Banjo Images

Banjo images include photographs and drawings of this musical instrument. There are two main types of acoustic banjo, four string and five string models.

The first known image of a banjo dates back to around 1790; this painting shows a Black man wearing a cowboy hat and sporting a handle bar mustache playing it.


Bluegrass music evokes an aura that captures the beauty and spirit of Appalachia through its vocal harmonies and intricate instrumental work, dating back to Bill Monroe in the 1930s and his band the Blue Grass Boys. Bluegrass evolved as an American country and western genre featuring guitar, mandolin, banjo, fiddle as acoustic instruments alongside close vocal harmony vocals; its distinctive sound owing much to Appalachian folk music traditions as well as African American musical traditions as well as European musical styles among others.

Early bluegrass performers were heavily influenced by Appalachian mountain music, played both at home and church services. Songs often depicted religious faith, daily life in rural America and pioneering struggles. African American musical traditions were also influential on these early musicians as were Irish and Scottish immigrants who brought traditional ballads from home with them to America. Acoustic instruments used in bluegrass are typically played using intricate finger picking and improvisation which gives the genre its distinctive sound.

In the 1950s, bluegrass music found increasing popularity during the folk revival era and gained new audiences through urban areas. Although initially classified as folk music alongside jazz and rock ‘n roll genres, over time its definition changed significantly into country.

Bluegrass music relies heavily on acoustic instruments, while still including electric guitars and other modern sounds. Beginning in the 1970s, a new generation of musicians began taking progressive bluegrass or newgrass to new places, including adding more rock and jazz elements into it – today this style can be heard among such acts as Alison Krauss & Union Station, Infamous Stringdusters, and Yonder Mountain String Band.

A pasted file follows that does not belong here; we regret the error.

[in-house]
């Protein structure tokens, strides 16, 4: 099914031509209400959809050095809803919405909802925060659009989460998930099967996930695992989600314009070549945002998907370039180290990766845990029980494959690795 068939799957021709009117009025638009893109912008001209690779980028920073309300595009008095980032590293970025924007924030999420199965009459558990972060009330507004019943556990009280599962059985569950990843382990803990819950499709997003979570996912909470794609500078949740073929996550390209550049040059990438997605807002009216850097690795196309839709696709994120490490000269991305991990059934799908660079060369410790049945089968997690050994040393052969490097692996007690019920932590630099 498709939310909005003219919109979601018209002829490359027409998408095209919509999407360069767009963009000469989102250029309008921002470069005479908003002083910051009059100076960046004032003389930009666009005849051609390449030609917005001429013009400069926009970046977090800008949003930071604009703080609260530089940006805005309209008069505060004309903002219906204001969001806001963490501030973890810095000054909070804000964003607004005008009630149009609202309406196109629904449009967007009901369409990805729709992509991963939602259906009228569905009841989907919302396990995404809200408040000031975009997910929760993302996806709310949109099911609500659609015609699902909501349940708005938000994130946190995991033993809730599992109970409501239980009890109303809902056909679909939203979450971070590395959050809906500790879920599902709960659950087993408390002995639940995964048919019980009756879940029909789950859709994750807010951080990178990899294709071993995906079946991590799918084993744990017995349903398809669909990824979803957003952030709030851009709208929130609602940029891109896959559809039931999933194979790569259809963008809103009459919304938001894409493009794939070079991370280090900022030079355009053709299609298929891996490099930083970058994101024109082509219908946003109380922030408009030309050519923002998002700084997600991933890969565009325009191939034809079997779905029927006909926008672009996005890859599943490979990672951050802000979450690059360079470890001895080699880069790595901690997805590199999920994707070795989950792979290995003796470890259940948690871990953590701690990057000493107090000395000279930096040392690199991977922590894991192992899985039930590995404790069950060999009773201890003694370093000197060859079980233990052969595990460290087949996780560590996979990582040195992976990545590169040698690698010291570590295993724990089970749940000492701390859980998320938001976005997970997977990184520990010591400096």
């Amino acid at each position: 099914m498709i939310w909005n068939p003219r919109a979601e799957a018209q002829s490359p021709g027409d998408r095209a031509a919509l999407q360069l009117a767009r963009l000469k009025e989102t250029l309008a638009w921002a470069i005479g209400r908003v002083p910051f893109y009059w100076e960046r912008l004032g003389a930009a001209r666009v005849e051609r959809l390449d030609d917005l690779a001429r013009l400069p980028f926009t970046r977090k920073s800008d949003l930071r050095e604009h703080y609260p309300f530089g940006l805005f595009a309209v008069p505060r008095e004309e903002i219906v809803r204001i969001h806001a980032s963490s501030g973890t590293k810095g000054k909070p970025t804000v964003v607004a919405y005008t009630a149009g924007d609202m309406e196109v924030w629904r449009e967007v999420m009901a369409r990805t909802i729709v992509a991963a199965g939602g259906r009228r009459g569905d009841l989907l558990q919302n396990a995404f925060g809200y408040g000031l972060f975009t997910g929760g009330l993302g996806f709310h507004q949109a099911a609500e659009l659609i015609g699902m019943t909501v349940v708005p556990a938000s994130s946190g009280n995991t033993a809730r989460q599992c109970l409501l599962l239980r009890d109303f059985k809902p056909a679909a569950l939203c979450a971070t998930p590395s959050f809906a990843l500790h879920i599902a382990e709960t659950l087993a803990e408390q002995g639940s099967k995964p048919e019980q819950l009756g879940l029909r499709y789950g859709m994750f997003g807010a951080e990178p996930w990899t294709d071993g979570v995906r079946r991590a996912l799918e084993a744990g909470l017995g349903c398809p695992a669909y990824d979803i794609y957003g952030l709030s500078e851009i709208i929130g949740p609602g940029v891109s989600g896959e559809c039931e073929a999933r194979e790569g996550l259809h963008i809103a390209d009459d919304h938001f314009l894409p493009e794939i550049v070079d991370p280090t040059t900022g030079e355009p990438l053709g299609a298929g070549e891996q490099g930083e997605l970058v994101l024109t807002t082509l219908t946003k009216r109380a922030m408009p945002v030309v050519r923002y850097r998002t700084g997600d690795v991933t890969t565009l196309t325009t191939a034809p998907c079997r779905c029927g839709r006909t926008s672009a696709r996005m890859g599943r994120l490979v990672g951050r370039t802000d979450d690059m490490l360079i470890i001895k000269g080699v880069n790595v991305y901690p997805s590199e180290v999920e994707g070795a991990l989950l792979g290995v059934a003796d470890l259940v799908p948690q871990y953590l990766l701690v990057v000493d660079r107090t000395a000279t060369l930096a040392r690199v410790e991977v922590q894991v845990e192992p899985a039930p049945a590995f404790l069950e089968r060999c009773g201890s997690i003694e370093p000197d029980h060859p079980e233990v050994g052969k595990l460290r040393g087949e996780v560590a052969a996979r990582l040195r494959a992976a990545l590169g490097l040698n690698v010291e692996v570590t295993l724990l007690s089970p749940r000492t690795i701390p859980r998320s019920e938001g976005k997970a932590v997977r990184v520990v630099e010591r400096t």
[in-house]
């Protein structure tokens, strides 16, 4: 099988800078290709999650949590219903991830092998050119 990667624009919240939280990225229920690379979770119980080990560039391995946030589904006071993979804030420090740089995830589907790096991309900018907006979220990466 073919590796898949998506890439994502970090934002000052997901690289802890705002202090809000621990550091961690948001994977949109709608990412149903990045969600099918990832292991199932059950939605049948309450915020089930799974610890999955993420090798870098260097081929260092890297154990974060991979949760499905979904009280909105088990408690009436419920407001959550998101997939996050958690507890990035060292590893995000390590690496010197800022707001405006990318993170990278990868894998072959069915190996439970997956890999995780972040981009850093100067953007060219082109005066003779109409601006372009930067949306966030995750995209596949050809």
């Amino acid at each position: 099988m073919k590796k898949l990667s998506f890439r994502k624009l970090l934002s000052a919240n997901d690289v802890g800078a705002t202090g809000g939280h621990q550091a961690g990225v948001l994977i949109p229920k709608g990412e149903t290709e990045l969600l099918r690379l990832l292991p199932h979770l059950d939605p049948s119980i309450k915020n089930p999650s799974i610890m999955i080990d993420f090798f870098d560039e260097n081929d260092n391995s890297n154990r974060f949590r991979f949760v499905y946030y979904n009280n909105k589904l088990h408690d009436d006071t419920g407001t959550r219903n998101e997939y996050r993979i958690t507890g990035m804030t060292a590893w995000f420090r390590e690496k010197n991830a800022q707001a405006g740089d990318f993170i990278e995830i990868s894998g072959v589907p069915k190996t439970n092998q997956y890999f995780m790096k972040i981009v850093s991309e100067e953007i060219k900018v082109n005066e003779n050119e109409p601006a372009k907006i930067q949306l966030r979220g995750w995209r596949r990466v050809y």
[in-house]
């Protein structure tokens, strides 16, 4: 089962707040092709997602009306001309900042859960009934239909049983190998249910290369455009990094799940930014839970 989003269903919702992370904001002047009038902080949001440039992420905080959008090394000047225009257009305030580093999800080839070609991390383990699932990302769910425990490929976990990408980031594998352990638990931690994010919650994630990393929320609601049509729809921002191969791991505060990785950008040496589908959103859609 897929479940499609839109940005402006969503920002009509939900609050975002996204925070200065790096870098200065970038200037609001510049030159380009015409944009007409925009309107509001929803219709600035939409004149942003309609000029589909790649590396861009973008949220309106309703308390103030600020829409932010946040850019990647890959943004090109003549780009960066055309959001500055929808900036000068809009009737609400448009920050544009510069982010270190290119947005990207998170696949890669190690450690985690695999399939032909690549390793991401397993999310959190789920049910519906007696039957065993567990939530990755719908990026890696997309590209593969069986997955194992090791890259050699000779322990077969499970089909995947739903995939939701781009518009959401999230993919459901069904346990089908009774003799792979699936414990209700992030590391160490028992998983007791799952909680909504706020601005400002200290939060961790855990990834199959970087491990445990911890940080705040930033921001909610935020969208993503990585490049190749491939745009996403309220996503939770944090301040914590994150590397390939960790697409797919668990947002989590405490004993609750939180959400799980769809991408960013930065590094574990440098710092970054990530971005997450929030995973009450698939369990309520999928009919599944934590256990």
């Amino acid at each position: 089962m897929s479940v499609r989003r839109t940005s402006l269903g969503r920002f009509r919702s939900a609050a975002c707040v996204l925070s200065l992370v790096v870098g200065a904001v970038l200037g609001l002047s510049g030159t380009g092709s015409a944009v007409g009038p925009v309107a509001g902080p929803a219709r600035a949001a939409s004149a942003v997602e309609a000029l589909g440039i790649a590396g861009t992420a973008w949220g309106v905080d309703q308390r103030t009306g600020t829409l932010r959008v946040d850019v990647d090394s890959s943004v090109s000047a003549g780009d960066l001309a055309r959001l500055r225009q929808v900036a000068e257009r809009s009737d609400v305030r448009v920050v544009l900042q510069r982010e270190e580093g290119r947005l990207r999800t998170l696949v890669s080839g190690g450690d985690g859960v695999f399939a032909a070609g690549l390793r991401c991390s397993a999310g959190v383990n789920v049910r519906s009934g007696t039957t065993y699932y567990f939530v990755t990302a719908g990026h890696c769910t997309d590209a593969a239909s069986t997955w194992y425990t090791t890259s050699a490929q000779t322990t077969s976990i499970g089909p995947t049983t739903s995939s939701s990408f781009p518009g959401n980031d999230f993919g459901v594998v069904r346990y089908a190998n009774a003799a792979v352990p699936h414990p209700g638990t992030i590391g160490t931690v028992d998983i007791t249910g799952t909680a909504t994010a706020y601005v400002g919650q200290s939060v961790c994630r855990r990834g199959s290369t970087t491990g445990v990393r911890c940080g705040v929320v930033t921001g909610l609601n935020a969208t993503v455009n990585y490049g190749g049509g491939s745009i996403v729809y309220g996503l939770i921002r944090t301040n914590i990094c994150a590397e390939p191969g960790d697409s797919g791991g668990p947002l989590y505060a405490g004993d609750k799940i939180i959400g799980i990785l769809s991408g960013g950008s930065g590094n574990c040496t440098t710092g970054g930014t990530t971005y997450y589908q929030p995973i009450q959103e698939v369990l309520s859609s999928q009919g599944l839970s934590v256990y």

Today, this music genre continues to develop and has gained fans from countries worldwide. It remains an integral part of many people’s lives due to its many and diverse origins; plus its accessibility makes it perfect for use without costly equipment in informal settings.


The banjo has long been a central instrument in country and American jazz music genres, from bluegrass and old-time to Dixieland jazz. The instrument had its heyday during Black American traditional music and rural folk culture before its popularity rose via whiteface minstrel shows of the 19th century. Additionally, Caribbean genres such as biguine, calypso, and mento also utilize this instrument in large measure – as shown here with this video by Matthew Sabatella playing a banjo patterned after The Old Plantation details.


Jazz music features banjo playing in many different styles. Some styles stem from American musical tradition while others take influence from African cultural practices – making this style of music beautiful and complex in equal measures. Jazz also transcends generations and backgrounds alike and has often been used as an avenue to express freedom for those suffering injustice due to skin color or living under harsh dictators.